Pass Rusher Profile: Charles Johnson and Greg Hardy
Ben Stockwell's Profiles series takes a twist to highlight the defensive end duo powering the Panthers' pass rush.
Pass Rusher Profile: Charles Johnson and Greg Hardy
In the previous installments in this series we’ve looked at some of the league’s premier individual pass rushers, but for our sixth we’re going to run a combination and take a look at one of the league’s emerging pass-rusher partnerships.
Since the Panthers lost Julius Peppers to Chicago in the 2010 free agency period they have won only 15 games, but in spite of such a high profile loss, their defensive end pairing has gradually flourished into one of the league’s better pairings. In that first season without Peppers it was Charles Johnson who shone en route to collecting 78 total pressures and a 4-3 defensive end best 14.1 Pass Rushing Productivity rating. Though 2011 was a significant step backward for Johnson, his raise back to prominence in 2012 coincided with Greg Hardy’s continued gradual growth to give the Panthers an excellent and productive defensive end duo despite of the lack of any sort of inside presence throughout this period.
Johnson: Outside pass rush (26 total pressures, pressure every 18.9 pass rushes)
Hardy: Inside pass rush (16 total pressures, 56.3% conversion rate)
Working from opposite sides of the Panthers’ defensive front last season, Hardy and Johnson brought broadly similar pass rusher profiles to the table. Both were inside the league’s Top 30 in terms of their rate at getting pressure both inside and outside of opposing pass rushers while ranking sixth (Johnson) and seventh (Hardy) in the league in terms of getting pressure via bullrush. While neither player hit the highest of heights in any one category, they were both well-rounded in their ability to beat pass protectors by a variety of means.
Johnson’s strength to the outside of opposing blockers was a continuation of his 2011 form where again he was among the league’s Top 30 in spite of his overall performance drop off. His seven sacks to the outside of pass protectors this season and his six in 2011 highlight a pass rusher who is not only productive in terms of generating pressure from that tack, but one who is also capable of converting that pressure into sacks. His 13 sacks to the outside of opponents in the last two years is bettered by only three players: Cameron Wake (16) and John Abraham and Cliff Avril who registered 14 apiece across the two seasons.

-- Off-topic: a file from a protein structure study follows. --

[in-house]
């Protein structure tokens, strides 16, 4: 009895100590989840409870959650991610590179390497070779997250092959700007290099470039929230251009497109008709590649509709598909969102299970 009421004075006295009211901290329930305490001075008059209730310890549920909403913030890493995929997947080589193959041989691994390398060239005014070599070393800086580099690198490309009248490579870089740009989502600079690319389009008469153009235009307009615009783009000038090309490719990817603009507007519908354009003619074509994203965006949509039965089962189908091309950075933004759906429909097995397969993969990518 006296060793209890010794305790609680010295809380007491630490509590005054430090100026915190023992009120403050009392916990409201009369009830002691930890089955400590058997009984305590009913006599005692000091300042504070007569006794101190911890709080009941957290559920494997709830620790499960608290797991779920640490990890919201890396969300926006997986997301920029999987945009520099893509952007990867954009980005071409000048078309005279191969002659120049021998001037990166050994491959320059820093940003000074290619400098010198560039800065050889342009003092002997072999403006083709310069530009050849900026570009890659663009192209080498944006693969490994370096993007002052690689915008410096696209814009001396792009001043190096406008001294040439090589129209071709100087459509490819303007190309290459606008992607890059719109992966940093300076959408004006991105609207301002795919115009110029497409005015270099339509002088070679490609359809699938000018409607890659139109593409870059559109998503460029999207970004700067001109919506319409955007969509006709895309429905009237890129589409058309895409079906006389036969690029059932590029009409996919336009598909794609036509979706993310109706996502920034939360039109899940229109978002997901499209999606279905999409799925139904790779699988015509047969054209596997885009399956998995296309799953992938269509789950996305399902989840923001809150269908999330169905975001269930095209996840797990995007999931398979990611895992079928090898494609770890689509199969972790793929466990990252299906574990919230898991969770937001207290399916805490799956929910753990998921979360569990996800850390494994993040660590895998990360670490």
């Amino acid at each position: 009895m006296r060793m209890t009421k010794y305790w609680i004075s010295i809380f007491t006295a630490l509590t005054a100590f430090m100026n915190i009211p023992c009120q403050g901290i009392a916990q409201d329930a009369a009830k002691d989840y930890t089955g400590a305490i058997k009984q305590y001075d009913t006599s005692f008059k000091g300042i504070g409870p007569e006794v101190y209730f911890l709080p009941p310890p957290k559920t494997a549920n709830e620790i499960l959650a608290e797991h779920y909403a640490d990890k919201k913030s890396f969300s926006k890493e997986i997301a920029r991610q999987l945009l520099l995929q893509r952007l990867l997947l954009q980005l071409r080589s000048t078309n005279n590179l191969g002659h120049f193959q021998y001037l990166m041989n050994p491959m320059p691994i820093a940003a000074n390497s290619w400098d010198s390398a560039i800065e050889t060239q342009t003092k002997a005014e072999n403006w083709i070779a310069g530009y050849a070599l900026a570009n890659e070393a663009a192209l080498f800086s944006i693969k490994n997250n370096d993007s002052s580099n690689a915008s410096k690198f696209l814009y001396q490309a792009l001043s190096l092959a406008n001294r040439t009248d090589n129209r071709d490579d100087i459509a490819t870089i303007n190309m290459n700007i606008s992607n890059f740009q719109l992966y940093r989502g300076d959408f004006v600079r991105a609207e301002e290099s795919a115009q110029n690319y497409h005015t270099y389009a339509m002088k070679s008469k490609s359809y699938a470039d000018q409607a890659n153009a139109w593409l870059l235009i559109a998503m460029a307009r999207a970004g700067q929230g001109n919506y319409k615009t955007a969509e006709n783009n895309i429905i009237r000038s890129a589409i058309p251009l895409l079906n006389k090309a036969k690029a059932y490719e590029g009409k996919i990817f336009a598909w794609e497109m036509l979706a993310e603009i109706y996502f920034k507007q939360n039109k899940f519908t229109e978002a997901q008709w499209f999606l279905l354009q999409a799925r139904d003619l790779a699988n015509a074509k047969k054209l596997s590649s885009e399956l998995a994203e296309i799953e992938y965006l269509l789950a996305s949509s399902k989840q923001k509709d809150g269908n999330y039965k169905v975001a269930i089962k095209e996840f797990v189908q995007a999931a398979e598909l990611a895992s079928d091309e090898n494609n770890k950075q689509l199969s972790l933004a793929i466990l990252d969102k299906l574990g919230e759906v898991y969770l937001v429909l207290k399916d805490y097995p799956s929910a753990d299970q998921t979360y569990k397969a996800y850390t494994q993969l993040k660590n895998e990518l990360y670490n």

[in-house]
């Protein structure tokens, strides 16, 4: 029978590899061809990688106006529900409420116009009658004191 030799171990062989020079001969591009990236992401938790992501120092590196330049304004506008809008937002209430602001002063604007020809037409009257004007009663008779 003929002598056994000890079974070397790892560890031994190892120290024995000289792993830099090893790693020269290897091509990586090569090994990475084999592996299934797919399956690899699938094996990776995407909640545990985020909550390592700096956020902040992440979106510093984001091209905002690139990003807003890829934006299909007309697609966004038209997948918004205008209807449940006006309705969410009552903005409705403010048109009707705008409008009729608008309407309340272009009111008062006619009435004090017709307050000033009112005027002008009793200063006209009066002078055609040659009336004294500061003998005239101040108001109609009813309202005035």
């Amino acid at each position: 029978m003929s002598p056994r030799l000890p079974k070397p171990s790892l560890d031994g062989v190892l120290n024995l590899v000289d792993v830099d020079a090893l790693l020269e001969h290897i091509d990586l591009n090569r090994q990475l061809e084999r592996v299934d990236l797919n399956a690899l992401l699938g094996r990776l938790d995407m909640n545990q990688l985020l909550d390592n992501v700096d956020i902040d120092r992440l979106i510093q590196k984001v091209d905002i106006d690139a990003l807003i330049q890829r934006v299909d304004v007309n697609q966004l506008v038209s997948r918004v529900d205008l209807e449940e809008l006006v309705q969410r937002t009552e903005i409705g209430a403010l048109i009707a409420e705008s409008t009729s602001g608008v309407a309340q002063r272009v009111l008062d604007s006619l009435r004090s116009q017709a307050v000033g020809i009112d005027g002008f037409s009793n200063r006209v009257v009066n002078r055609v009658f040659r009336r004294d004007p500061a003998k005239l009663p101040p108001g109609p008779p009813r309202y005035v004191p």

Hardy was only two outside-rush sacks behind Johnson this season and made up for that by registering two sacks more to the inside of opposing pass rushers than Johnson managed. This leads into the strongest area of Hardy’s play, namely converting inside pressure into hits and sacks.
While Johnson created more total pressure to the inside of opposing pass rushers (22 to 16) and generated inside pressure at a more frequent rate (22.4 rushes per pressure to Hardy’s 27.5), he converted less of that pressure into hits and sacks than Hardy managed. Of Hardy’s 16 pressures to the inside of opposing pass rushers he registered five hits and four sacks, both of which placed him inside the league’s Top 10 and his conversion percentage of 56.3% was third-best among edge rushers with at least 10 inside-rush pressures.
Only Bruce Irvin (10 of 16, 62.5%) and Aldon Smith (15 of 26, 57.7%) had higher conversion rates than Hardy who took a giant step forward from his 2011 mark. Only 12 months ago, as a sign of his strides in his 2012 season, Hardy converted only three of his 14 inside pressures into hits and sacks which was only just inside the league’s Top 40 (only 10 edge rushers had a lower conversion rate in 2011).
Johnson: 75 total pressures, 33.3% conversion rate
Hardy: No obvious weakness
While Hardy made strides in his conversion rate in 2011, Johnson held station in spite of his increased productivity as a pass rusher. In both his 2011 and 2012 seasons Johnson converted only a third of his pressure into sacks and hits — below the league average each year. While Johnson’s conversion rate is solid when he beats blockers inside and out, it is nothing more than that. In each category he is around the league average and when combined with his poor conversion percentage on bullrush pressure, he ends up below the league average in each season.
In the 2011 and 2012 seasons combined, Johnson registered 23 pressures by way of bullrush (a mark only bettered by Dwight Freeney, Elvis Dumervil, Ryan Kerrigan and Aldon Smith) but has only converted one of those 23 pressures into a sack or a hit, struggling to disengage from that bullrush and finish the play to the quarterback. The common theme here among the pass rushers getting most pressure by way of bullrush is not overawing power but rather they are, by and large, speedy and nimble pass rushers who have the ability to keep pass protectors off balance and then take advantage in the most physical manner possible.
However, where a player like Freeney converted registered a conversion percentage of 50% in 2011 or Aldon Smith converted more than 60% in 2012; Johnson has converted merely 4% in the two seasons combined. Clearly in being able to register 36 sacks in the last three seasons Johnson has the ability to finish a play, but in terms of his ability to consistently convert pressure into taking the quarterback to ground Johnson has not yet been able to establish himself as one of the league’s best.